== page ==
Alteryx

Tour de France 2016

The second of July the worlds hardest cycling competition starts and the riders will have to compete through 21 stages cycling more than 3.500 kilometers in the 103rd edition of the Tour de France. For the moment, with the UEFA Euro 2016 still running, France will be the center of the sports world.

The big question is of course whether Kenyan-born Chris Froome can achieve the rare status as a three-times Tour winner, in which only 5 riders has managed to do before him (6 if you include Lance Armstrong who was stripped all his titles for being doped). Some of his biggest competitors this year is last year’s second, Nairo Quintana from Colombia and some of the older contesters such as Italian Vincenzo Nibali and Spains’s Alberto Contador. Again this year - competition looks tough.

Tour de Data

So what is really interesting about this years Tour is that cycling will become even more data-driven. If you (as I) love data and Tour de France this is going to be absolutely amazing – you get the best of both worlds’ so to speak.

Dimension Data, sponsoring one of this years’ Tour teams, will be tracking each individual rider in the race and will be able to tell some great stories with this data. The tactical and strategic aspects of the Tour will now be even closer monitored as Dimension Data will provide live data capturing and analytics on both speed, position in the Peloton (meaning “little ball” referring to the tight packaged group of riders shielding from the wind), gradient of hills and valleys, weather conditions and much more.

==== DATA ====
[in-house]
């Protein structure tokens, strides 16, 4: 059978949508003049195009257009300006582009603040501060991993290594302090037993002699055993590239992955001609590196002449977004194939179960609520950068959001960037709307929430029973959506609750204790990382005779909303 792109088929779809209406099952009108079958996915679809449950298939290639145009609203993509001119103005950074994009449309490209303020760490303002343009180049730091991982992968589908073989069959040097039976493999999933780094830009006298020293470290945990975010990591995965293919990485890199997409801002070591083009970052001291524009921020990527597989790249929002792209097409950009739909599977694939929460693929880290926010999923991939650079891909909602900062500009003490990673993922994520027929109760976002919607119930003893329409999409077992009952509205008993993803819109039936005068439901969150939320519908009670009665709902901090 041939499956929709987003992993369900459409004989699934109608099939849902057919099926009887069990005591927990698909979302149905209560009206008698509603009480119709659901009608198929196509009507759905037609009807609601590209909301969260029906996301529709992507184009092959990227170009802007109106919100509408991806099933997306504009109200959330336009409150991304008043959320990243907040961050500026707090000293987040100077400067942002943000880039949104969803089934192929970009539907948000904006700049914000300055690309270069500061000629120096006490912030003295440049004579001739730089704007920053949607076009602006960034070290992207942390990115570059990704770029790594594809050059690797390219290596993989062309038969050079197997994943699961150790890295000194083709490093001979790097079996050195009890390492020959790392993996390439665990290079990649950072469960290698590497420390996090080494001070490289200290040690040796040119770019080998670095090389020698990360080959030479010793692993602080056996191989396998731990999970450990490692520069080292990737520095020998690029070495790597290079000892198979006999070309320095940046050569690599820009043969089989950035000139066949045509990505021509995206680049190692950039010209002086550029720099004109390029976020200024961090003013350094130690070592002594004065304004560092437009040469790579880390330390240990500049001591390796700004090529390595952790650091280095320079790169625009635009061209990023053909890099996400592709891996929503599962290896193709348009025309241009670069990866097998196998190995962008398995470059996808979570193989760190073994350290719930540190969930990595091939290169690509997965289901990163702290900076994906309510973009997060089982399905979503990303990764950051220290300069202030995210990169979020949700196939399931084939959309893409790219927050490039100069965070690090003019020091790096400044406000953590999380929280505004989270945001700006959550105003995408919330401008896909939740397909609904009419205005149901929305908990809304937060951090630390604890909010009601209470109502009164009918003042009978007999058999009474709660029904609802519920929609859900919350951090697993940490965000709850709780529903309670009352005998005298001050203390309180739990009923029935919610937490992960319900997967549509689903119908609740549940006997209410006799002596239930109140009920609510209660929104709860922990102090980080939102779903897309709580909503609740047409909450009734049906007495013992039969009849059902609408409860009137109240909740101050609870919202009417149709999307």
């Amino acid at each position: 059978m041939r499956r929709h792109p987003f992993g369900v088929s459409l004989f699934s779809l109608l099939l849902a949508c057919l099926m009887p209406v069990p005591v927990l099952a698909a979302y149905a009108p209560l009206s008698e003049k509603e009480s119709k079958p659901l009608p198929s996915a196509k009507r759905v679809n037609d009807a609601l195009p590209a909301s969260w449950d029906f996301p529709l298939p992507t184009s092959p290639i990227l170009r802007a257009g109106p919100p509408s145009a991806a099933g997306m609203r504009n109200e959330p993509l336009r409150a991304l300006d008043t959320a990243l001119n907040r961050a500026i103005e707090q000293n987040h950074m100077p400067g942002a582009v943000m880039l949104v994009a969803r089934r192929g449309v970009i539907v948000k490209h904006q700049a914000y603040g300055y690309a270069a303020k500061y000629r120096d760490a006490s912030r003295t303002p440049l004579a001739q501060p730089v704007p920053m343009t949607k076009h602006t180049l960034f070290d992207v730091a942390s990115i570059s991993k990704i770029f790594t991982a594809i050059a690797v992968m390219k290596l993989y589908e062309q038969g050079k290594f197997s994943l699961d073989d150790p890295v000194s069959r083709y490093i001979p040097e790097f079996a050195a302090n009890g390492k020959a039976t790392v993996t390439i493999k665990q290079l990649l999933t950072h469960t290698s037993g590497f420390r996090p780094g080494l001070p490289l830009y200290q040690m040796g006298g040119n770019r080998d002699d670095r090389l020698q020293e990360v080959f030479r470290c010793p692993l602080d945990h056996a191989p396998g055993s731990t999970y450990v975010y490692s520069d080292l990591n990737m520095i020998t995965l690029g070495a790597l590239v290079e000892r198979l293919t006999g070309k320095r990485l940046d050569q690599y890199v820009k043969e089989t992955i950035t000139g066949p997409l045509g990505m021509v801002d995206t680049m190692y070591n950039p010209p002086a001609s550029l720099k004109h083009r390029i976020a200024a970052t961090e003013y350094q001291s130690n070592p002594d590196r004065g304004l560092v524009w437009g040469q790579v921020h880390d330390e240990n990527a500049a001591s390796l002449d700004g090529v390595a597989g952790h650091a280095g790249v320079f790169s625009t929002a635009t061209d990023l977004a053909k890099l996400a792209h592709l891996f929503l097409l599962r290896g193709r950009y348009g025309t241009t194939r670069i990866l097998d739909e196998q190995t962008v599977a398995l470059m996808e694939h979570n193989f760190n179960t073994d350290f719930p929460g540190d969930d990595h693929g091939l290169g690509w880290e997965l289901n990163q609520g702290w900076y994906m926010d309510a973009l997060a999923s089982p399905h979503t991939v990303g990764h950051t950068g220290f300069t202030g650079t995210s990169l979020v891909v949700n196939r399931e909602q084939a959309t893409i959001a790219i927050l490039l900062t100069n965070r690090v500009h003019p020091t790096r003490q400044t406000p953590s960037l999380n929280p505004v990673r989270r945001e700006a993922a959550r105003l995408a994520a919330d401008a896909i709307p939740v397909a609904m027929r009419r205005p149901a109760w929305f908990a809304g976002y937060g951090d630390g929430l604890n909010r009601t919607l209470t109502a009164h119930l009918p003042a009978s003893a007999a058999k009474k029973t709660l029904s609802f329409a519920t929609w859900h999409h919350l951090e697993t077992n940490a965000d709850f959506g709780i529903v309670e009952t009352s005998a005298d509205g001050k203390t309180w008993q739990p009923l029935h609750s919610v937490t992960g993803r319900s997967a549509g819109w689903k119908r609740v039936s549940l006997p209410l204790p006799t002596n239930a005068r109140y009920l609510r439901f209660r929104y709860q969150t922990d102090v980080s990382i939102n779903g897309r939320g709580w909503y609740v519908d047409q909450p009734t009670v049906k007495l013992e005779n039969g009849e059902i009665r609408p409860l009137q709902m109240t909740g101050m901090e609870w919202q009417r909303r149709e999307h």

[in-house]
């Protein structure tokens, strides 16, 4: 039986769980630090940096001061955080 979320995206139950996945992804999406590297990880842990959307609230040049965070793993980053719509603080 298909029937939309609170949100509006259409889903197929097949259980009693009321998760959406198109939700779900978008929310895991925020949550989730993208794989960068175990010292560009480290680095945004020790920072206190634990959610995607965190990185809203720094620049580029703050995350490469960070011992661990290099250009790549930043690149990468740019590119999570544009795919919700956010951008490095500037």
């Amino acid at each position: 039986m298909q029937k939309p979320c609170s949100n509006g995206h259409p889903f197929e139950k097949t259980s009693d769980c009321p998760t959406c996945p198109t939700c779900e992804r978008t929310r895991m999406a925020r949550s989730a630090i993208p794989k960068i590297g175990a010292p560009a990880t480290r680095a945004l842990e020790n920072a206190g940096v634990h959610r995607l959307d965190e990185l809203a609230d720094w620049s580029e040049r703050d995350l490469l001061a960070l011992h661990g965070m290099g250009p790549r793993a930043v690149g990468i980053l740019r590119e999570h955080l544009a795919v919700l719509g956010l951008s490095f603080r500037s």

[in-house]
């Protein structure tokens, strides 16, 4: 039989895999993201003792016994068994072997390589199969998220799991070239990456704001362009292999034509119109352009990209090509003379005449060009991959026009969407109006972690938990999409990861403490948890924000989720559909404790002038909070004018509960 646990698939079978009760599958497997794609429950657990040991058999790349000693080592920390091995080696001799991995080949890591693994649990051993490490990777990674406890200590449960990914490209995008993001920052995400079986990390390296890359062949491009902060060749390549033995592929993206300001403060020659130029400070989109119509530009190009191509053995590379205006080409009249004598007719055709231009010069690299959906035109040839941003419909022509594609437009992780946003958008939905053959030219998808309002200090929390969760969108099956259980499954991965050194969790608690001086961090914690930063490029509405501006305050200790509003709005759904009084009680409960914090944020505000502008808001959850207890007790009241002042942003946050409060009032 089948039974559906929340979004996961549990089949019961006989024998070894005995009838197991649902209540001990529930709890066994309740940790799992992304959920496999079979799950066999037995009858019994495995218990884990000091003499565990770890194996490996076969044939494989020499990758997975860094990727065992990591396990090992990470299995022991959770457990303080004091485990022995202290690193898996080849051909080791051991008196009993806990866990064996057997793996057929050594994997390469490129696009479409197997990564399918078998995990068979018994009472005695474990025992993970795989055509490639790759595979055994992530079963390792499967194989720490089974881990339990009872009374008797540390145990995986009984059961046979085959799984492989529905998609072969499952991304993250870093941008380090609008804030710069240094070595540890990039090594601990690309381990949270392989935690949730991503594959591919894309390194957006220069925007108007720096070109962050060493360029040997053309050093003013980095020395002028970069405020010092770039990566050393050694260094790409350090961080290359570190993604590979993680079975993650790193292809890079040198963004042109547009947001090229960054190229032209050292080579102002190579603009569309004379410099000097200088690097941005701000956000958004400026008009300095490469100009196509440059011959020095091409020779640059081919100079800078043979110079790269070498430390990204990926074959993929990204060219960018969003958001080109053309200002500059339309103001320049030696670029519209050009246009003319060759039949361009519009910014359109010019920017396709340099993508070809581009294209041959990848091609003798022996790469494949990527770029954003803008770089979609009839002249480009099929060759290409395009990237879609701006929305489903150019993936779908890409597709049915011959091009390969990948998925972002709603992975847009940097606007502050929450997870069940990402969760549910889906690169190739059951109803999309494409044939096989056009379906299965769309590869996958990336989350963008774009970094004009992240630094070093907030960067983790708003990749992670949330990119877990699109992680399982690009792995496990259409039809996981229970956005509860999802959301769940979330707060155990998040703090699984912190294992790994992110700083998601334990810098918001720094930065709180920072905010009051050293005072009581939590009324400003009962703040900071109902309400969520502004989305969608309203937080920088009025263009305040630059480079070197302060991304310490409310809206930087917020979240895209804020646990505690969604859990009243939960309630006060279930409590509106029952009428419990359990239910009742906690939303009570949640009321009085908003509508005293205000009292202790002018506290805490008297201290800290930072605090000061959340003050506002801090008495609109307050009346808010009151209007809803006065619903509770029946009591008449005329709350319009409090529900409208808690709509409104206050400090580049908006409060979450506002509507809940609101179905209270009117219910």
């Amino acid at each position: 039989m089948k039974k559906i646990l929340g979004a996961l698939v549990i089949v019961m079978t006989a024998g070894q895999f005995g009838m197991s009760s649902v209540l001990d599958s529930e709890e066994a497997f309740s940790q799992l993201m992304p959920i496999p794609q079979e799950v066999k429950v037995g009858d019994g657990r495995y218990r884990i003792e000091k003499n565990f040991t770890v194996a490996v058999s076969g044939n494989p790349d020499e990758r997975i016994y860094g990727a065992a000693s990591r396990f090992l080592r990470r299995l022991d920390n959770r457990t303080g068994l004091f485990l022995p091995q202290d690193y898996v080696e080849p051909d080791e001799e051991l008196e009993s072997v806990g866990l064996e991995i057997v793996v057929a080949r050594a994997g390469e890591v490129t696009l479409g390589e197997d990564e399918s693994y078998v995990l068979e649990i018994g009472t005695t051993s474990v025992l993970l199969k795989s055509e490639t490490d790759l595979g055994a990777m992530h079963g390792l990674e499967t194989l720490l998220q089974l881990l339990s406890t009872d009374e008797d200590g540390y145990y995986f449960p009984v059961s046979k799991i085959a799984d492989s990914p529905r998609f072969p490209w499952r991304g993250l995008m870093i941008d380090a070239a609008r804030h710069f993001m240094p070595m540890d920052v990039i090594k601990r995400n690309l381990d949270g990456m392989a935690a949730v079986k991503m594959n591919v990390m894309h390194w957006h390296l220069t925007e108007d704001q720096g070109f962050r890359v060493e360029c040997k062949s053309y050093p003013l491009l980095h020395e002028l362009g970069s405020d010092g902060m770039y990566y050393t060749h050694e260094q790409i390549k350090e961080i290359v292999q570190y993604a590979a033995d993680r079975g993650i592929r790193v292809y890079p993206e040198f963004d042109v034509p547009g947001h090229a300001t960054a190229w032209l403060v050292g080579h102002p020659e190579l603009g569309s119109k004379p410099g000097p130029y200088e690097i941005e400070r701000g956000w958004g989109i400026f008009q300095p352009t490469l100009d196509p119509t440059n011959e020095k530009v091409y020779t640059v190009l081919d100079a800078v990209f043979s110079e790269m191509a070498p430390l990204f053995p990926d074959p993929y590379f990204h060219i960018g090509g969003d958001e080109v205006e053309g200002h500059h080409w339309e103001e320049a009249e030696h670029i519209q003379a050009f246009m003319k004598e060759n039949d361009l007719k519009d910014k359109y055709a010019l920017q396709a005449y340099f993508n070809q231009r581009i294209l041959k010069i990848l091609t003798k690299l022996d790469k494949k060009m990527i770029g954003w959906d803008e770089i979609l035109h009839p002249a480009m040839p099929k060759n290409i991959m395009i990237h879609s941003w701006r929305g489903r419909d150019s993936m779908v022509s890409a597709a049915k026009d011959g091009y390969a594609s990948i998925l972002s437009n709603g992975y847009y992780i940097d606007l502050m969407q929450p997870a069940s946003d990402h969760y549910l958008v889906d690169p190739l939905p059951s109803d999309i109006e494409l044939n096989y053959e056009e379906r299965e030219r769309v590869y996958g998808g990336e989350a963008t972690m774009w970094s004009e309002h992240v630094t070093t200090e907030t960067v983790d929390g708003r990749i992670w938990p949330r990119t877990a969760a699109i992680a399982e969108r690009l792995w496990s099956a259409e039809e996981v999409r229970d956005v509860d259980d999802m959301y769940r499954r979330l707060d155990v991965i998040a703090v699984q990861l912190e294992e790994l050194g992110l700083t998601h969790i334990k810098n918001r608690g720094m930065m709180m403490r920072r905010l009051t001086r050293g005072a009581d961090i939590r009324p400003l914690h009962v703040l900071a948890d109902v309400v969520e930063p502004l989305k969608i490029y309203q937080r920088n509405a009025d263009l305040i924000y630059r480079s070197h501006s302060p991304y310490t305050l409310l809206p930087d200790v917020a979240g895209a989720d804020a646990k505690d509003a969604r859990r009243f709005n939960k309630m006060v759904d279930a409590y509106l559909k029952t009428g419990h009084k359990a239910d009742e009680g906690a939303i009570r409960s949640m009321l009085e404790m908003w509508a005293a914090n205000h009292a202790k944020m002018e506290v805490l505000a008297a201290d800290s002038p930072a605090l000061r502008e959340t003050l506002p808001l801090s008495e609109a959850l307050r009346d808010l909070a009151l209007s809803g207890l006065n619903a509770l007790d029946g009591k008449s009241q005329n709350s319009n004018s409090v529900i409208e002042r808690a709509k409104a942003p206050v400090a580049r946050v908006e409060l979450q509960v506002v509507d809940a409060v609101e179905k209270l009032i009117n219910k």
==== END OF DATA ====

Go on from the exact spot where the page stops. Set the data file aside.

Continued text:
This got me thinking that I wanted to illustrate how you can use Tableau and Alteryx in combination to create a visualization of the stages and the teams of Tour de France 2016 as well as the more historical aspects to answer the questions of which is this year’s steepest climb? How is the different nationalities split on the teams? Who has won the most times throughout history (the yellow jersey)? who is the all time King of the Mountains (the polka-dot Jersey) and who is the best sprinter (the green jersey) of all time?

The Visualization

First, I used Alteryx in order to scrape some of the Tour de France data from various websites and afterwards joining it together. If you want an Alteryx-macro for webscraping try to look here: //inviso.dk/2016/the-inviso-macro-pack-for-alteryx.Second, after having structured the data, it was inputted to Tableau in order to make the visualization you see above. Hope that this might inspire people to use Tableau and Alteryx on this year’s Dimension Data, if it is released for everyone to use!

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